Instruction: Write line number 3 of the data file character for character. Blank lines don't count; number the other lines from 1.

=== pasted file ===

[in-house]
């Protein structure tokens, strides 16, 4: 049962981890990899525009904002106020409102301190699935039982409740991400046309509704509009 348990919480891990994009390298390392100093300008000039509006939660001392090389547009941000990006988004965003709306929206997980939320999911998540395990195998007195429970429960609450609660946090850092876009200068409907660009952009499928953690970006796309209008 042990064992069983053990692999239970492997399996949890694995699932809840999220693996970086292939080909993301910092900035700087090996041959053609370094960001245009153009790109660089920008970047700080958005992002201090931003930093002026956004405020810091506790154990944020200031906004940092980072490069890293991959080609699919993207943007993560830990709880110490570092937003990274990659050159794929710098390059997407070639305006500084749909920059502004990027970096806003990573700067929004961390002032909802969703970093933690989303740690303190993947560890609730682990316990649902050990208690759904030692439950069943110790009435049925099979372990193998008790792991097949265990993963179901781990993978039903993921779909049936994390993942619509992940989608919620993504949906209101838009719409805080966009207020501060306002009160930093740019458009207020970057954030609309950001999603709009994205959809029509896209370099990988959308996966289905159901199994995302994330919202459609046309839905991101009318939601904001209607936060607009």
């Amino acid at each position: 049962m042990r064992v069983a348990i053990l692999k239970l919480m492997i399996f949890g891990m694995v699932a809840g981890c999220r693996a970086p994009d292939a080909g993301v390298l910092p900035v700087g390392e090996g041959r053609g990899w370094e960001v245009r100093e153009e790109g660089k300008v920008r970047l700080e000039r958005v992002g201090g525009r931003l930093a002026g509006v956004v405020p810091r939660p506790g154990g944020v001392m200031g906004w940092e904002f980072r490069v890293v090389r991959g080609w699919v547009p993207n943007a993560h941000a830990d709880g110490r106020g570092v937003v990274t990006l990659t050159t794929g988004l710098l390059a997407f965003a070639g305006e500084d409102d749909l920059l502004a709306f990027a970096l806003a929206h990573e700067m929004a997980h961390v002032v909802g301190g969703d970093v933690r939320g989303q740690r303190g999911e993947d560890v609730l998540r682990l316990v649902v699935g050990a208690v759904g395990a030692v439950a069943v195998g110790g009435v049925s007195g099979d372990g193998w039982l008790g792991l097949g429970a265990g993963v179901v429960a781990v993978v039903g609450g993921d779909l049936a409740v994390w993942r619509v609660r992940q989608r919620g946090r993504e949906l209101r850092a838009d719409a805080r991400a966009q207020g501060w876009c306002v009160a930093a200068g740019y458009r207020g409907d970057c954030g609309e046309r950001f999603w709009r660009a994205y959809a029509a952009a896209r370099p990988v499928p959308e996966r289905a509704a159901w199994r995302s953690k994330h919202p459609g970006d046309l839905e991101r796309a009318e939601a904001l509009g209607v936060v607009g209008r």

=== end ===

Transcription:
């Amino acid at each position: 049962m042990r064992v069983a348990i053990l692999k239970l919480m492997i399996f949890g891990m694995v699932a809840g981890c999220r693996a970086p994009d292939a080909g993301v390298l910092p900035v700087g390392e090996g041959r053609g990899w370094e960001v245009r100093e153009e790109g660089k300008v920008r970047l700080e000039r958005v992002g201090g525009r931003l930093a002026g509006v956004v405020p810091r939660p506790g154990g944020v001392m200031g906004w940092e904002f980072r490069v890293v090389r991959g080609w699919v547009p993207n943007a993560h941000a830990d709880g110490r106020g570092v937003v990274t990006l990659t050159t794929g988004l710098l390059a997407f965003a070639g305006e500084d409102d749909l920059l502004a709306f990027a970096l806003a929206h990573e700067m929004a997980h961390v002032v909802g301190g969703d970093v933690r939320g989303q740690r303190g999911e993947d560890v609730l998540r682990l316990v649902v699935g050990a208690v759904g395990a030692v439950a069943v195998g110790g009435v049925s007195g099979d372990g193998w039982l008790g792991l097949g429970a265990g993963v179901v429960a781990v993978v039903g609450g993921d779909l049936a409740v994390w993942r619509v609660r992940q989608r919620g946090r993504e949906l209101r850092a838009d719409a805080r991400a966009q207020g501060w876009c306002v009160a930093a200068g740019y458009r207020g409907d970057c954030g609309e046309r950001f999603w709009r660009a994205y959809a029509a952009a896209r370099p990988v499928p959308e996966r289905a509704a159901w199994r995302s953690k994330h919202p459609g970006d046309l839905e991101r796309a009318e939601a904001l509009g209607v936060v607009g209008r």